Open-ended procurement of paddy and wheat is hurting food economy, with the government spending a huge amount of money on maintaining excessive buffer stocks of 2-3 times the stipulated norm, with the subsequent shortage of funds to procure crops like pulses and oilseeds. The government is allocating about Rs 2.5 lakh crore for paddy and wheat procurement operations of the Food Corporation of India (FCI), whereas the allocation for the price stabilisation fund (used to procure onion and pulses) is just Rs 2,700 crore in 2021-22. This imbalance needs to be corrected.
Enhance crop yield
The need of the hour is to enhance yield in pulses and oilseeds through MSP procurement, especially in aspirational districts, not only to increase the production of these crops but also to increase farmers’ incomes. Hence, there should be rationalisation of the budget allocation to balance the procurement of paddy, wheat, pulses and oilseeds.
Farmers are generally risk-averse. Although Punjab is endowed with highly fertile land suitable for high-returns crops like plantation crops, fruits and vegetables with some private investment, it is trapped in medium returns from no-risk crops like paddy and wheat. Meanwhile, states such as Kerala, Andhra Pradesh and Karnataka have diversified their cropping pattern towards high-value plantation crops and are reaping 2-3 times returns per hectare compared to Punjab’s monocropping. This is the reason why Punjab’s farm growth has plummeted to 1.9 per cent per year since 2005-06, while that of the rest of the country is 3.5 per cent.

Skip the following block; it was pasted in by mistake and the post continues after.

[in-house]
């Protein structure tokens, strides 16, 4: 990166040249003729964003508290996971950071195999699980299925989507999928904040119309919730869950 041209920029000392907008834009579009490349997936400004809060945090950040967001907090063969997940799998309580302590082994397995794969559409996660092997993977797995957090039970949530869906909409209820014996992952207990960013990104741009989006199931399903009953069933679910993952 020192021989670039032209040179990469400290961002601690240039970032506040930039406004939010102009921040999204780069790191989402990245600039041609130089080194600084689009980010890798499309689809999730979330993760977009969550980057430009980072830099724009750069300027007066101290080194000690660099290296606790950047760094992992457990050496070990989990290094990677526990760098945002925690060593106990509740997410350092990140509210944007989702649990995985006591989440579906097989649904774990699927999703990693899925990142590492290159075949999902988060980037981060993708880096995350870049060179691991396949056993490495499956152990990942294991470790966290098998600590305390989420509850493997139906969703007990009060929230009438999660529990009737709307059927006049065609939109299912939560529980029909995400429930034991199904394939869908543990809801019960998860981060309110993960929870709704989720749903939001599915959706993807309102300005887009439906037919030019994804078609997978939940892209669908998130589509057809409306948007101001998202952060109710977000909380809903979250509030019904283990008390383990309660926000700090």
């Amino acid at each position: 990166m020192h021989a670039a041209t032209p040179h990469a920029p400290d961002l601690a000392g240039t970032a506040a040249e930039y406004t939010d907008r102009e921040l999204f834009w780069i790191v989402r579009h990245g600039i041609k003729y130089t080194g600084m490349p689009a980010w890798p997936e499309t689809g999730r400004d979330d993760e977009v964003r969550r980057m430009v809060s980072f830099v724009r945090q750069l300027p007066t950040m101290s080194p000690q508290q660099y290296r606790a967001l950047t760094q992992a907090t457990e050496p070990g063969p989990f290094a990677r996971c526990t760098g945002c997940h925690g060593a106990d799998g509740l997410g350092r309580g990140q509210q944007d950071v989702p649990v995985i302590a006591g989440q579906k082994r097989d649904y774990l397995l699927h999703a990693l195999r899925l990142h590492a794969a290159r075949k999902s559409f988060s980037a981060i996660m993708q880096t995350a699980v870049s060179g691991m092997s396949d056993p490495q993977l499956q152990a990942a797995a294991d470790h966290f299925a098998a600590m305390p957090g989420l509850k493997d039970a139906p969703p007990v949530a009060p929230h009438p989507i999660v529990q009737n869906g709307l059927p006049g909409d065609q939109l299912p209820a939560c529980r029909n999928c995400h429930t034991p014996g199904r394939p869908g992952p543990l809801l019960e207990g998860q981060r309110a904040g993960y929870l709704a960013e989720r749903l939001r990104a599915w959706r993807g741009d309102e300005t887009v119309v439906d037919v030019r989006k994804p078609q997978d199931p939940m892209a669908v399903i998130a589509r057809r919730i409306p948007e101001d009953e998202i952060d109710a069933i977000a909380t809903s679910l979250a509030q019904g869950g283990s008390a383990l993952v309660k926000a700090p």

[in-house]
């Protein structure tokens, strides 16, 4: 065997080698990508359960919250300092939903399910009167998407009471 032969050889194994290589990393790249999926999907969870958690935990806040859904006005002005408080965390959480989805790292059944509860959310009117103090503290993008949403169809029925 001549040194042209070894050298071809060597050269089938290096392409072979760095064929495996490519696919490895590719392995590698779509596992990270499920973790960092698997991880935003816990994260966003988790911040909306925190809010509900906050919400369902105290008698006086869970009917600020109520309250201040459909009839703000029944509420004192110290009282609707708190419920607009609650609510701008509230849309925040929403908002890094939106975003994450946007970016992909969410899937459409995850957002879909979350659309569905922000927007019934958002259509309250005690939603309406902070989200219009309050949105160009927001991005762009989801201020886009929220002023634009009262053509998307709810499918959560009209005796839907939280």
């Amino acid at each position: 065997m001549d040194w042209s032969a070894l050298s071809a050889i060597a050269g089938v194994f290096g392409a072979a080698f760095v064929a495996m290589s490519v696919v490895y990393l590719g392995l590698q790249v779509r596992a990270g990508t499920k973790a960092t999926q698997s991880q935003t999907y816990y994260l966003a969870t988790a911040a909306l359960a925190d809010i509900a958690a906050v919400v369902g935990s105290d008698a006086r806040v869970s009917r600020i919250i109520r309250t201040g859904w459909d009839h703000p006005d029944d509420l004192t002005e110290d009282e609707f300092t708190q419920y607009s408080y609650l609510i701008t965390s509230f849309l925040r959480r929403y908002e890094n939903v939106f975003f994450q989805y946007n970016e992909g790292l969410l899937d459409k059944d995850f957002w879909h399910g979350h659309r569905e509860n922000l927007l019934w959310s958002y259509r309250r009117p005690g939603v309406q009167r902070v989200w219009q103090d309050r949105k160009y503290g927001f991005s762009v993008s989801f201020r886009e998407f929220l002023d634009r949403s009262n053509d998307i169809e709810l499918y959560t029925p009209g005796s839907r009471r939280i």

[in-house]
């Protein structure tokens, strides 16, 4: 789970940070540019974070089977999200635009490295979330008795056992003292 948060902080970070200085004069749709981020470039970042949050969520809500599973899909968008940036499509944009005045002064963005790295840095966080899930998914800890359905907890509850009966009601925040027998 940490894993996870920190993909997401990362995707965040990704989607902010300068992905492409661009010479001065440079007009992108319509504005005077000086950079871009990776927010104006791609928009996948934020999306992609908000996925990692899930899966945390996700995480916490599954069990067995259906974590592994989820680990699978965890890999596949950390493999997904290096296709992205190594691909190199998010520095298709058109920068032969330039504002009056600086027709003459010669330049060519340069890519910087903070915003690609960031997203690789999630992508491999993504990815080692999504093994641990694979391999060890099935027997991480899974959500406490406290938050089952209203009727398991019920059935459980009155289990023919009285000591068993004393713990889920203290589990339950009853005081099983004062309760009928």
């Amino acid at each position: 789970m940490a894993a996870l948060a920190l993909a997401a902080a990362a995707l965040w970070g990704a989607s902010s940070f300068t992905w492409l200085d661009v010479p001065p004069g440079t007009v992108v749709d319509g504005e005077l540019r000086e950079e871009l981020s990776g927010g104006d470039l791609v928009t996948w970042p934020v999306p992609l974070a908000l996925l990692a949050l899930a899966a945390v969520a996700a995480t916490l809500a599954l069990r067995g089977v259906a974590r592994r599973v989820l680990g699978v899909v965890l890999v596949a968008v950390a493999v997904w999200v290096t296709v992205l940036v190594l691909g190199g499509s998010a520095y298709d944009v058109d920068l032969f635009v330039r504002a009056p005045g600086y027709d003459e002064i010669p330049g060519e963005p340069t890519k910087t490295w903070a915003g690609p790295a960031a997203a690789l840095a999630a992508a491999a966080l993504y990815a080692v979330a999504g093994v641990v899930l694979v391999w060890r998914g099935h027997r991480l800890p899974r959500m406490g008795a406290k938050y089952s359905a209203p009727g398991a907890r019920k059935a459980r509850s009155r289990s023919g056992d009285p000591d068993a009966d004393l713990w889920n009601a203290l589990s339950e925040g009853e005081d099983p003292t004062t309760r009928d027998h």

Instead of allocating larger budgets under MSP operations of paddy and wheat, strengthening the price stabilisation fund, especially for pulses, oilseeds and onions, is needed for rapid growth of farmers’ incomes. Currently, growers of pulses, oilseeds and other commercial crops are exposed to more risks, both in terms of yield and prices, although these are high-returns crops. If the government reduces the price risk, they can expand the area and invest in fertilisers, irrigation and seeds, which will result in increased yield and incomes.
In the case of pulses, market prices were higher than the MSP in most of the years up to 2006; later, pulses’ production picked up, especially in the case of chickpeas with the adoption of high-yielding varieties, supported by increased MSP. A similar experience was observed in the case of oilseeds, when the government introduced the Technology Mission on Oilseeds in 1986; coupled with price support, oilseed production steeply increased and India became self-sufficient. But with the withdrawal of price support after the 1990s due to WTO agreements, India became a major importer.